Move all to /usr
Provide a simple way of mounting almost the entire installed operating system read-only, atomically snapshot it, or share it between multiple hosts to save maintenance and space. Instead of spreading RPM package content all over the place in the filesystem, and artificially separate /bin from /usr/bin and /lib from /usr/lib, move all content to /usr and provide only symlinks in the root filesystem.
/usr on its own filesystem provides a lot of valuable options in custom setups. For historic reasons, we split-off more and more tools from /usr and put them in /. But, advanced features in today's systems can not really bootup with an empty /usr anymore. More and more fails in subtle ways in such setups.
Instead of moving more tools to /, we today already require /usr to be mounted from inside the initramfs, to be available before the real 'init' starts. The split of the root filesystem an /usr serves no purpose in Linux anymore and only complicates or prevents simple and more flexible setups.
- Targeted release: Fedora 17
- Last updated: 2011-09-21
- Percentage of completion: 5%
There is no way to reliably bring up a modern system with an empty /usr, there are two alternatives to fix it: copy /usr back to the rootfs or use an initramfs which can hide the split-off from the system.
Historically /bin, /sbin, /lib had the purpose to contain the utilities to mount /usr. This role can now be taken by the initramfs. Because the initramfs knows, where to find the root partition (which includes /etc), it can parse /etc/fstab and other configuration files and mount /usr before it finally switches the root partition and executes /usr/bin/init. From this point on init mounts the remaining partitions in /etc/fstab and the system starts as usual.
The long-term plan is to clean up the mess and confusion the current split of / vs. /usr has created. All tools will move back to /usr where they belong, and the rootfs will only contain compat-symlinks into /usr. Almost the entire system installed by packages will reside in /usr. This will split all non-host specific data to /usr. /usr can then be seen as the Unix System Resources partition (/System), which defines the base operating system (e.g. F18 or RHEL-7).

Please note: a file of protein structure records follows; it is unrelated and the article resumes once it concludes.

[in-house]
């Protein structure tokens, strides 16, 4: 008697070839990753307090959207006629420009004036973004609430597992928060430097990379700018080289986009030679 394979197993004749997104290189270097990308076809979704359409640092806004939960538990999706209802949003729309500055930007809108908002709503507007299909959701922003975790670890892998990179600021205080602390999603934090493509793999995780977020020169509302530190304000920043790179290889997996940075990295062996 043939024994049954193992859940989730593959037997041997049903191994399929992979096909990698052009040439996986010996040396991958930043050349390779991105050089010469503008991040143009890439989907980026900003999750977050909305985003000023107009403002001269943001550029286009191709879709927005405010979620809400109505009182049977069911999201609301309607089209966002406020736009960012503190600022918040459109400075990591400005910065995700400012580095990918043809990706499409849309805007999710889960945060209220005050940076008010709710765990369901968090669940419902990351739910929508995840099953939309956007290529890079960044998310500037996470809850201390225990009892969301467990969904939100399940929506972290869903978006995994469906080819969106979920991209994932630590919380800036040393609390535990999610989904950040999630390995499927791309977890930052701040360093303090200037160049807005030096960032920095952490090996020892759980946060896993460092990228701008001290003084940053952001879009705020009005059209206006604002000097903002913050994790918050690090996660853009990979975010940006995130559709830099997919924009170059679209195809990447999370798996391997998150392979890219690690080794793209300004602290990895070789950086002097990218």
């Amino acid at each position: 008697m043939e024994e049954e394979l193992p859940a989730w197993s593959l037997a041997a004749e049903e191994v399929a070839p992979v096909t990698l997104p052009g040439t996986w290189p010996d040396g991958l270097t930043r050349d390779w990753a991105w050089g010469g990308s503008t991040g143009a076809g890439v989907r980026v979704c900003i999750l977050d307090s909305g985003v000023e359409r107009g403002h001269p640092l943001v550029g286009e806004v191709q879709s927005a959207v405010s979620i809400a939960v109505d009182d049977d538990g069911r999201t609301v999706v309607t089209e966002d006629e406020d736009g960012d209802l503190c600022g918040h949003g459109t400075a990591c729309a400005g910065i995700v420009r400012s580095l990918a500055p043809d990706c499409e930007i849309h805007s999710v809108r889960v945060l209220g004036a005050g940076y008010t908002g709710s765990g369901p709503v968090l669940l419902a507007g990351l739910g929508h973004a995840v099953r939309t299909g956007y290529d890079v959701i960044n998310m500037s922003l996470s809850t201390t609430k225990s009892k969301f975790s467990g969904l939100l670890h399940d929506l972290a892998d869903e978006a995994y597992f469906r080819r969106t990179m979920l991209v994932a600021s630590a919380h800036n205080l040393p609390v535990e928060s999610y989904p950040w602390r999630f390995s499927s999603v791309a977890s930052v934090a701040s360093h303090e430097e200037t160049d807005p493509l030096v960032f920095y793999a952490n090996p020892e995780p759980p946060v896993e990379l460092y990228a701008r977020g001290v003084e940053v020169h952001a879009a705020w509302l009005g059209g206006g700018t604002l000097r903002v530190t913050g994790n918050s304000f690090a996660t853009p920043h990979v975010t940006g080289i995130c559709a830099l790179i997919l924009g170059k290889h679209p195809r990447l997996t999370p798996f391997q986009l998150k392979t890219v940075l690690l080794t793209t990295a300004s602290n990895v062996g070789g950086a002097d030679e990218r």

This new /usr could be mounted read-only by default, while the rootfs is read-write and contains only empty mount points, compat-symlinks to /usr and the host-specific data like /etc, /root, /srv. Compared to today's setups, the rootfs will be very small. The new /usr could also easily be shared read-only across several systems, and it would contain almost the entire system. Such setups are more efficient, can optionally provide a lot more security, are more flexible, provide more sane options for custom setups, and are much simpler to setup and maintain.
This leaves us with the following well-defined directories, which compose the base of the system:
- /usr - installed system; shareable; possibly read-only
- /etc - config data; non-shareable
- /var - persistent data; non-shareable;
- /run - volatile data; non-shareable; mandatory tmpfs filesystem
In the process of moving /bin and /sbin to /usr/bin, /usr/sbin can be moved also to /usr/bin.
/ |-- etc |-- usr | |-- bin | |-- lib | `-- lib64 |-- run |-- var |-- bin -> usr/bin |-- sbin -> usr/bin |-- lib -> usr/lib `-- lib64 -> usr/lib64
Benefit to Fedora
- Clear separation of operating system and host specific resources.
- /usr can be read-only and shareable.
- /usr can be easily snapshotted.
The ability to share /usr is especially useful for clusters and virtual machines. The ability to mount /usr read-only (e.g. on read-only media) adds to the security of the machine.
How To Test
- update a Fedora package with files in /bin, /sbin, /lib or /lib64 via yum
-> see symbolic links in /bin, /sbin, /lib or /lib64 pointing to the file /usr/bin /usr/lib or /usr/lib64
# rpm -qf <symbolic link>
should output ownership of that compat symlink
- install a fresh F17
-> see symbolic toplevel links:
/lib -> usr/lib /lib64 -> usr/lib64 /sbin -> usr/bin /bin -> usr/bin /usr/sbin -> bin
- less toplevel directories
- initramfs (dracut)
- changes in selinux policies
- repackaging of packages with content in /bin, /sbin, /lib*
- move consolehelper real binaries from /usr/sbin/* to /usr/lib/<pkgname>/<tool> or /usr/libexec/<tool> and change consolehelper to look in these places.
- alternatives symlinks?
- filesystem rpm, toplevel symlinks
- Begin changing rpm packages with files in /bin, /sbin, /usr/sbin, /lib, /lib64.
- Make backward compat symlinks in %post and %ghost those symlinks:
%post # create compat symlink for tools as long as root directories are not converted to symlinks if ! test -L /bin; then ln -s ../usr/bin/foo /bin/foo ln -s ../usr/bin/bar /bin/bar fi if ! test -L /sbin; then ln -s ../usr/bin/buz /sbin/buz fi %files %ghost %attr(777, root, root) /bin/foo %ghost %attr(777, root, root) /bin/bar %ghost %attr(777, root, root) /sbin/buz
- RPM: 257 packages that install files in the root filesystem.
- Change SELinux policies.
- On new installation: create symlinks /bin -> usr/bin, /sbin -> usr/bin, /lib -> usr/lib, /lib64 -> usr/lib64, /usr/sbin -> bin. These links will take care that installed packages do not install compat symlinks in %post.
- Make sure dracut is able to mount needed filesystems specifies in /etc/fstab before starting systemd.
- Drop consolehelper to enable the /usr/sbin -> /usr/bin move.
- We do not support to bootup with an empty /usr today, so moving things to /usr and have compat links in the rootfs should be low risk. If things turn out to get difficult, we can delay the creation of the /bin /sbin /lib lib64 compat links to a later release.